A driver in Bradford was given a parking ticket after a mobile traffic camera photographed him stationary at a bus stop. The only problem was that he hadn't parked there: he had stopped at a red light.
The council has apologised, but is this the worst example of over-enthusiastic ticketing ?
The BBC reported that Victor Hankins had been waiting in traffic when he was snapped by a traffic enforcement camera. He appealed the ticket, and the council cancelled it and apologised. It told the BBC that all photographs were checked before a ticket was issued, but that in this instance someone had made a mistake.
It was a stressful experience for Hankins. The Metro reported that he called the ticket 'an absolute joke', and told the council he wanted to meet the camera operative in court.
Not the firstHowever, he can take some small comfort from the fact he is far from the only driver to have received an outrageous ticket. In 2011, one ticket was issued every 4.6 seconds, so mistakes are bound to be made.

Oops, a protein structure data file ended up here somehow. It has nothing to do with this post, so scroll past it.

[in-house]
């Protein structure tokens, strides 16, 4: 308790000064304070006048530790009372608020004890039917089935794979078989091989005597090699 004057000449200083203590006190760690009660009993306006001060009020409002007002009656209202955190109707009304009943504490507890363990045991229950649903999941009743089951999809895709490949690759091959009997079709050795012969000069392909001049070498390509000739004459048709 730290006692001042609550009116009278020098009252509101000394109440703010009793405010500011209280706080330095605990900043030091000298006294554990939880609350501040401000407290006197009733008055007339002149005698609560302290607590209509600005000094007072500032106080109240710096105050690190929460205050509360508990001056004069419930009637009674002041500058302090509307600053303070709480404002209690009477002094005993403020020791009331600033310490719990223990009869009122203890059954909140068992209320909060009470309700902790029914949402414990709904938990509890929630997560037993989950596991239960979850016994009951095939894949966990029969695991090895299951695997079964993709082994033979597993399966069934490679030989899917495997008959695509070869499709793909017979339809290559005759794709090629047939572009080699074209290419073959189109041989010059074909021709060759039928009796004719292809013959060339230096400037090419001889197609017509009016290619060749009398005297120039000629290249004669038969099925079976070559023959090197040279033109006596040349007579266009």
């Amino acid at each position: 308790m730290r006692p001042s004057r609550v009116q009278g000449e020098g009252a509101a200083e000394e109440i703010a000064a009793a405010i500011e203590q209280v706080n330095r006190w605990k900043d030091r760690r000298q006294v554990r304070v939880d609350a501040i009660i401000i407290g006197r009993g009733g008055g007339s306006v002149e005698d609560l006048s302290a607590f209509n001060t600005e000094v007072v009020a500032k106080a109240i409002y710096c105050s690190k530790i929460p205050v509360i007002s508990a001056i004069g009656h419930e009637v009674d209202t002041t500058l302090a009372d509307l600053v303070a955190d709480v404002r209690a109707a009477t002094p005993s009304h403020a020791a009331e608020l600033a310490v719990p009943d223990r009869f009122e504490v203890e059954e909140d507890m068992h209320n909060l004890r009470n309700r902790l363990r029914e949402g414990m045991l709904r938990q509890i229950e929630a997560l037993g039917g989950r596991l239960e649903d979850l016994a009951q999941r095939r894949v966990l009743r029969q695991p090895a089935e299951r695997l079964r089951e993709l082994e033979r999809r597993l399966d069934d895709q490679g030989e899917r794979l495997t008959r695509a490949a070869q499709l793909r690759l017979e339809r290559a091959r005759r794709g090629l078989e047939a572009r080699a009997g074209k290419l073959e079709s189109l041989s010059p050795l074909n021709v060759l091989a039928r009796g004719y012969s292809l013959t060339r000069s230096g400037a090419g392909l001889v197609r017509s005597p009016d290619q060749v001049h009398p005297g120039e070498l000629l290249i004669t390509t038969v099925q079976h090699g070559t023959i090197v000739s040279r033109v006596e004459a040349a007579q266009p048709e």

In April last year, the Royal Mail closed a post box in Plymouth, after an over-enthusiastic warden gave a postman a ticket when he was picking up letters.
In 2012 the wardens were just as keen to issue tickets. In the summer, wardens in Appledore, Devon, ticketed a lifeboat which had been briefly left on a trailer outside the lifeboat station.
And in January a warden in Wandsworth gave a ticket to a man who had stopped at the side of the road. This was despite the fact that the he had stopped to give first aid to a motorcyclist - and the driver could clearly be seen helping the unconscious man in the middle of the road.
Not even the rich and famous are immune to the ticket wardens. Hilary Clinton was issued with a parking ticket in Mayfair in October last year. Her security staff argued with the warden, but the ticket remained and Clinton paid the fine.